http://thegunrunnerpodcast.com/

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This material is likely Old Hat to most of the members here at TacAnat.com.  But over the past year or so I've noticed an encroaching mentality on numerous internet forums which I can only describe as willful stupidity about the realities of the use of deadly force. People are using terms like "castle doctrine" and other blather as if these are magic words that will somehow preserve them from unpleasantness if they should find themselves forced to use deadly force against another person.

I realize that most people making these statements have no training in the law, in police policy and procedure, and certainly no training in the use of force of any kind, let alone the use of deadly force. But they persist in spouting their nonsense to all and sundry from some misguided sense of righteousness, and so many of them are saying it so often that more and more people are starting to believe it. I think it's time those of us who have experience or even expertise in the use of deadly force need to speak up and slap these idiots and their foolishness down. Good people's lives are at risk as long as this nonsense is allowed to be promulgated without challenge.

If you agree with what I've written here, I encourage you to copy and paste it into an email and send it to the people you think need to read it.

I've been dealing with the realities of the use of force and the use of deadly force for close to 20 years now. In that time I've seen the consequences of it up close and personal... fortunately, not in a way that has destroyed my life. But I've seen a lot of people's lives destroyed by their ignorance of the realities of use of deadly force.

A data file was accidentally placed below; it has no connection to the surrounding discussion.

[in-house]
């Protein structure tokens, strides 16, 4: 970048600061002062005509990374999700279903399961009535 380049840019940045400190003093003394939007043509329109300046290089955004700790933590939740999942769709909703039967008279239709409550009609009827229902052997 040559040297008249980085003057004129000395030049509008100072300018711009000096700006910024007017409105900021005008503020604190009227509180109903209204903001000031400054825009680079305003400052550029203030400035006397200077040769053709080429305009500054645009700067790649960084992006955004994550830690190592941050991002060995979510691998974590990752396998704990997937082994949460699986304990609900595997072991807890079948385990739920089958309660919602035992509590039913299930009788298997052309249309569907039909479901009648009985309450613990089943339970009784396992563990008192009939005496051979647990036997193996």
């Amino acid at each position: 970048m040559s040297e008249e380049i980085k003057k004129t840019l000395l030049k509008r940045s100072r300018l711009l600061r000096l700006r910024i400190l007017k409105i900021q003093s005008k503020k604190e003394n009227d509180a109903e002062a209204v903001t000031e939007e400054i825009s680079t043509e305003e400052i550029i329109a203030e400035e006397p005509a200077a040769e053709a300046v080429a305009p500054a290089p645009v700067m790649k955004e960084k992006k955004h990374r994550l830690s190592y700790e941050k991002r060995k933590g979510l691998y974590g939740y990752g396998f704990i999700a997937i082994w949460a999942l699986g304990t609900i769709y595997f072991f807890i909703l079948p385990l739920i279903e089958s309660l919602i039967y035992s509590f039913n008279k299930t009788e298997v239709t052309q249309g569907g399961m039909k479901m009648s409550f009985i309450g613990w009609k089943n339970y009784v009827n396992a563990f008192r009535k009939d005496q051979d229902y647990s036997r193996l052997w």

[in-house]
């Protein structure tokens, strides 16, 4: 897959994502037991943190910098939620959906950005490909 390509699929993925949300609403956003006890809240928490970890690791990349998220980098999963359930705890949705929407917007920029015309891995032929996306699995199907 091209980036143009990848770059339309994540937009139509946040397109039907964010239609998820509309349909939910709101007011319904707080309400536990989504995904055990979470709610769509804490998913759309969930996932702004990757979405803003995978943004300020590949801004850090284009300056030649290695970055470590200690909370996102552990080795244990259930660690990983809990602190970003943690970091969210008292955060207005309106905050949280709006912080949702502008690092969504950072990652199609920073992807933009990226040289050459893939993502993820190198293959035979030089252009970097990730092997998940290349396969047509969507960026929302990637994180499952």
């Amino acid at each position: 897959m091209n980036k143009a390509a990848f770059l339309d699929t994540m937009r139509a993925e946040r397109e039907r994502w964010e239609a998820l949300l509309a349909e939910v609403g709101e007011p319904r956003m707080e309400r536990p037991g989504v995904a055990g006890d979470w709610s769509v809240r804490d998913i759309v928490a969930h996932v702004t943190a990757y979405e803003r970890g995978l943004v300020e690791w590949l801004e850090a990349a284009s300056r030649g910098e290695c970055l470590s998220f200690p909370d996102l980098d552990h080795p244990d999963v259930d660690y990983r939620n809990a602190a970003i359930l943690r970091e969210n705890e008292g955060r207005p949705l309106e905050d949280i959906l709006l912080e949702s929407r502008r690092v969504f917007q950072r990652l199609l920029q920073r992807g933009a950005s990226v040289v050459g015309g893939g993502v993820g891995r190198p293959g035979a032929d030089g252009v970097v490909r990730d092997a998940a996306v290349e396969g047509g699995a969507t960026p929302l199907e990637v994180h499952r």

If you don't believe me, dig out the last 5 years of American Handgunner and read The Ayoob Files in each issue. Ayoob doesn't dwell on it, but the life-destruction suffered by the people he writes about is horrific.

So here's the short version of what I know to be true about the use of a handgun (or any firearm, for that matter) in an act of self-defense:

1. If you carry or even own a firearm for purposes of self-defense, you are an idiot if you don't spend the money and time to get training. I'm not talking basic handgun training. I'm talking about training in the use of deadly force.

2. There are 3 people in America who conduct this training at the highest level. Their names are Massad Ayoob, John Farnam, and Clint Smith. Massad Ayoob's class is probably the most accessible. After I took his LFI-I class in 1998, I went home and registered my entire family for the class. I have since come to realize that John and Clint teach much the same material. And I state without equivocation that if you don't take one of these guys' classes but you still intend to use your firearm for self-defense, you're just asking to have your life destroyed.

3. You can get these Ayoob's and Farnam's training for about the price of a good handgun and a holster and a year's supply of ammunition (if you ever bother to practice with that fancy gun, which most handgun owners don't, of course). Smith will run you a bit more, but what he teaches is worth the extra dough. If you have a safe full of guns and you haven't taken training in the use of deadly force, you're lying about being serious about armed self-defense.

4. If you shoot somebody, even if you did so in what you think was self-defense, have realistic expectations about what is likely to happen.
a. EXPECT to be arrested and charged.
b. Expect to be handcuffed and taken to jail.
c. Expect a very nasty series of interrogations.
d. Expect to have to hire a good lawyer, and expect to spend the next 1-2 years defending yourself.
e. Expect to have to mortgage your house and liquidate all your assets to pay your legal costs.